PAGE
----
US software giant Microsoft opened a new chapter in its seven-year anti-trust standoff with EU regulators Monday, urging a top EU court to quash a half-billion euro fine imposed by Brussels.
Microsoft's lead counsel Brad Smith arrives in court on Monday
Microsoft's lawyers on Monday told a special 13-judge court that the European Commission had made fundamental errors in deciding that the company illegally tied its Windows Media Player into the Windows operating system.
Instead, argued Microsoft lawyer Jean-Francois Bellis, consumers have benefited from an improved product and competition in the audiovisual software industry was healthy.
The EU Commission, executive arm of the European Union, found Microsoft had abused its virtual monopoly in its near ubiquitous operating system in a 2004 landmark ruling to muscle out its rivals.
Microsoft was fined a record 497 million euros ($613 million) and ordered to sell a version of Windows without the Window Media Player.
Microsoft has requested the trial at the European Court of First Instance, the 25-nation bloc's second highest tribunal, in the hopes of recouping all or least part of the fine, which it has already paid.
Despite the huge stakes for both Microsoft and the European Union's competition watchdog, their respective legal teams appeared relaxed but serious as the five-day trial got underway in Luxembourg.
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"We welcome the opportunity to present our evidence," Microsoft legal chief Brad Smith said just before the case opened. "The impact of this case goes far beyond Microsoft. The ability to innovate is important to the success of any company and the economic success of any country," he added.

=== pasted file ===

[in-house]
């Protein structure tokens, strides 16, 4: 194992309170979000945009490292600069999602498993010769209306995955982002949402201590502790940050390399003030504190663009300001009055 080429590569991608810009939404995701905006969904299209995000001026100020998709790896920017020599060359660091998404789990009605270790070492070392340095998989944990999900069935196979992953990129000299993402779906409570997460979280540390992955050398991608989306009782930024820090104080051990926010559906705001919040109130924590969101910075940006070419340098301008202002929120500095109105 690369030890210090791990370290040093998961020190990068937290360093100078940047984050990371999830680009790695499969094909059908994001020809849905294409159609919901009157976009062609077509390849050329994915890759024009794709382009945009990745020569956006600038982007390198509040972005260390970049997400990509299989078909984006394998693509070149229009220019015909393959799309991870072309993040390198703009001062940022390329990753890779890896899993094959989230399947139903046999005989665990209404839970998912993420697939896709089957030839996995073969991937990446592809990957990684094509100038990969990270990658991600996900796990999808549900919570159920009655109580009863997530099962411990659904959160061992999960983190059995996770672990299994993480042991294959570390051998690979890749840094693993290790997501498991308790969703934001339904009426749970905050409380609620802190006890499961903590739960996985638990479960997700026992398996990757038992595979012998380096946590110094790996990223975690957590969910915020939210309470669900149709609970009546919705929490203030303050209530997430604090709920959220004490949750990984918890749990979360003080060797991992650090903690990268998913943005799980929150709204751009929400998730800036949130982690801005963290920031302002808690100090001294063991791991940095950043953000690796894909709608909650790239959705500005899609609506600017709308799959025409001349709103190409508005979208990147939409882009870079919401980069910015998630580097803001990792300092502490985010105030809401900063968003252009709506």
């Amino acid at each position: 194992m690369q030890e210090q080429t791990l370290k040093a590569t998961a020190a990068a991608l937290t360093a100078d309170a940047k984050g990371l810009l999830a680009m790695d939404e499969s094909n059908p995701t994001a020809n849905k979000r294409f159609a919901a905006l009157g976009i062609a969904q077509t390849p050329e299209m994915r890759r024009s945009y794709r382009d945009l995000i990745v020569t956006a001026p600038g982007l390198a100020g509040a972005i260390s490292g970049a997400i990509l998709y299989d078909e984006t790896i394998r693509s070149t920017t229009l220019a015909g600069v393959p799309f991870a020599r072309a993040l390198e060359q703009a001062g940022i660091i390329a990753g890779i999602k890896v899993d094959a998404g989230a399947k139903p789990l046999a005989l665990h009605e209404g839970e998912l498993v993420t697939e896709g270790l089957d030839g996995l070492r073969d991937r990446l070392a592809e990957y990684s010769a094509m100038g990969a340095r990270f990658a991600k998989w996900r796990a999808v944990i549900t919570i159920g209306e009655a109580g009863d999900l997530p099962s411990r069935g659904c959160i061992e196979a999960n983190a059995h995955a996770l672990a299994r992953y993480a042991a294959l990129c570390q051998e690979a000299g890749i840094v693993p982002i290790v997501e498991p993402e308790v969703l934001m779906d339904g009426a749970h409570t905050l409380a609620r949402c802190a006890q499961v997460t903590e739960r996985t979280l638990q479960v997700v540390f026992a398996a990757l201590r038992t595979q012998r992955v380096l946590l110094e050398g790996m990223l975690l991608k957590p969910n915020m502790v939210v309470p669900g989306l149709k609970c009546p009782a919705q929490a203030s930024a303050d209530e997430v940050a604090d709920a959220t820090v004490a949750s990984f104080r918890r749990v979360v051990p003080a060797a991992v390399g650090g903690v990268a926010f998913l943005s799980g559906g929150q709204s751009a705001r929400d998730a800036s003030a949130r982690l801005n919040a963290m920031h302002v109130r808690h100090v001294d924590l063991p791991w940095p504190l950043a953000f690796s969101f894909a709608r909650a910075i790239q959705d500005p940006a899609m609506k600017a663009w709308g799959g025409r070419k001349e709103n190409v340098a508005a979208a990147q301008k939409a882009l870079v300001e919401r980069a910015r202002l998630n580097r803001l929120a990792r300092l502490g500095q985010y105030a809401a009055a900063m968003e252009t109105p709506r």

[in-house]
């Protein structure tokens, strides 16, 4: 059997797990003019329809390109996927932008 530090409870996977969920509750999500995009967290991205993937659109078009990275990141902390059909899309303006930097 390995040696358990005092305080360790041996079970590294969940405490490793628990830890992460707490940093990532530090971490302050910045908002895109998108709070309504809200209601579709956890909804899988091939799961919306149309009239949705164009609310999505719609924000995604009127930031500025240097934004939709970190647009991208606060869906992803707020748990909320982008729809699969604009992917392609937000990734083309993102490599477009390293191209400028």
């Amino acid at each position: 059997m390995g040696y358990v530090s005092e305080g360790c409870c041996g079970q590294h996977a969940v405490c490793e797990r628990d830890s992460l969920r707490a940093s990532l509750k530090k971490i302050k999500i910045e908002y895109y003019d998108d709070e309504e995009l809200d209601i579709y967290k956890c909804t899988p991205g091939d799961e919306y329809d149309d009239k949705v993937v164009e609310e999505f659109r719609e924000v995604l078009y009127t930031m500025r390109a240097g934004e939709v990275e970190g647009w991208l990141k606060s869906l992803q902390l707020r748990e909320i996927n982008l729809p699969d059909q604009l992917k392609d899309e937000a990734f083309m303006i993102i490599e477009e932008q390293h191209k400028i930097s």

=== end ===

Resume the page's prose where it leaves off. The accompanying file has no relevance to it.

Determined to see the ruling thrown out by the court, the group has enlisted a small army of lawyers which it hopes will convince the judges hearing the case that the EU competition watchdog ruling is ill founded.
But the EU commission team appeared equally resolute, despite having only about half the numbers of the 60-strong Microsoft force.
"The commission has a very strong case, I think the strongest it's ever had," said lawyer Thomas Vinje, who represents a trade body of big Microsoft rivals like Adobe, IBM, RealNetworks and Sun Microsystems.
After the presiding judge, Dane Bo Vesterdorf, opened the first session, Bellis attacked the commission's position regarding its Windows Media Player, charging that regulators had made "fundamental errors of fact and reasoning."
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He and other experts argued that there was plenty of competition for the Windows audiovisual software and that in terms of numbers it was increasing. They cited the example of Apple's iTunes, which has grown in Europe.
But the hearing was short on drama or rhetoric, as lawyers got down to the technical haggling which will ultimately decide the case.
Biggest decision ever
After a five-year investigation, the European Commission made its biggest competition decision ever in March 2004 when it found that Microsoft had broke EU law by using a quasi monopoly in personal computer operating systems to thwart rivals.
In addition to fining Microsoft nearly half a billion euros, the EU ordered Microsoft to sell a version of Windows unbundled from its Media Player software and to divulge information on its operating system needed by makers of rival products.
The EU says Microsoft is hurting consumer choice
Although Microsoft reluctantly paid its half-billion-euro fine and introduced versions of Windows without the player, it has failed to satisfy all of Brussels' demands to correct the situation and filed the appeal against the ruling to get it overturned.
Separately from the trial, the commission has threatened Microsoft with fines of up to 2 million euros per day if it finds in the coming months that the company is not doing enough to meet the demands laid out in the 2004 ruling.
The trial holds huge stakes for both sides because a defeat for Microsoft would leave it little choice but to bow to the commission's demands, while EU regulators could find their authority seriously compromised if they were to lose. But it will not be until the end of this year, at the very earliest, that the judges will hand down their decision, which could then be appealed.